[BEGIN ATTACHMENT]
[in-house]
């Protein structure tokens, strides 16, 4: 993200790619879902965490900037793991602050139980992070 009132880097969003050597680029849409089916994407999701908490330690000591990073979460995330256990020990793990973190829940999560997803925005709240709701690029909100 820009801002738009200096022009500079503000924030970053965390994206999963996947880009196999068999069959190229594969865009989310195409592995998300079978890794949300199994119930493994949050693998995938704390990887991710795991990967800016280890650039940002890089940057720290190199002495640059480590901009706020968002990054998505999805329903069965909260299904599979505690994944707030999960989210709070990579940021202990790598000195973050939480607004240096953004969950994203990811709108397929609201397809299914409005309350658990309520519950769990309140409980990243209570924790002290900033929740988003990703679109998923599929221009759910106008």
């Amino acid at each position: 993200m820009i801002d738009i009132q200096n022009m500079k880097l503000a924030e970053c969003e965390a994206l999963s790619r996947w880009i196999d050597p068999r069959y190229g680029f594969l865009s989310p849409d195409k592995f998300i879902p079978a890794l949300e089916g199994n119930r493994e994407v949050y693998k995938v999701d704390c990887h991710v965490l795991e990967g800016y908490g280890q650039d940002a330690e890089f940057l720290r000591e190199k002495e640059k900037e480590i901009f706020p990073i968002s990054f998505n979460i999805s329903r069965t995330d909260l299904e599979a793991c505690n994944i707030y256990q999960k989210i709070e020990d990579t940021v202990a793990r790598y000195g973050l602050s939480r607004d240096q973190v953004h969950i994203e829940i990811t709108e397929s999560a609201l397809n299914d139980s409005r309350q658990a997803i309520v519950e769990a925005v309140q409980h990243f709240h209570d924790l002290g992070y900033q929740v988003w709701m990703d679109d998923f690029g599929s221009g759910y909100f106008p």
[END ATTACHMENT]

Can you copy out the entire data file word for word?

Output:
[in-house]
């Protein structure tokens, strides 16, 4: 993200790619879902965490900037793991602050139980992070 009132880097969003050597680029849409089916994407999701908490330690000591990073979460995330256990020990793990973190829940999560997803925005709240709701690029909100 820009801002738009200096022009500079503000924030970053965390994206999963996947880009196999068999069959190229594969865009989310195409592995998300079978890794949300199994119930493994949050693998995938704390990887991710795991990967800016280890650039940002890089940057720290190199002495640059480590901009706020968002990054998505999805329903069965909260299904599979505690994944707030999960989210709070990579940021202990790598000195973050939480607004240096953004969950994203990811709108397929609201397809299914409005309350658990309520519950769990309140409980990243209570924790002290900033929740988003990703679109998923599929221009759910106008």
């Amino acid at each position: 993200m820009i801002d738009i009132q200096n022009m500079k880097l503000a924030e970053c969003e965390a994206l999963s790619r996947w880009i196999d050597p068999r069959y190229g680029f594969l865009s989310p849409d195409k592995f998300i879902p079978a890794l949300e089916g199994n119930r493994e994407v949050y693998k995938v999701d704390c990887h991710v965490l795991e990967g800016y908490g280890q650039d940002a330690e890089f940057l720290r000591e190199k002495e640059k900037e480590i901009f706020p990073i968002s990054f998505n979460i999805s329903r069965t995330d909260l299904e599979a793991c505690n994944i707030y256990q999960k989210i709070e020990d990579t940021v202990a793990r790598y000195g973050l602050s939480r607004d240096q973190v953004h969950i994203e829940i990811t709108e397929s999560a609201l397809n299914d139980s409005r309350q658990a997803i309520v519950e769990a925005v309140q409980h990243f709240h209570d924790l002290g992070y900033q929740v988003w709701m990703d679109d998923f690029g599929s221009g759910y909100f106008p």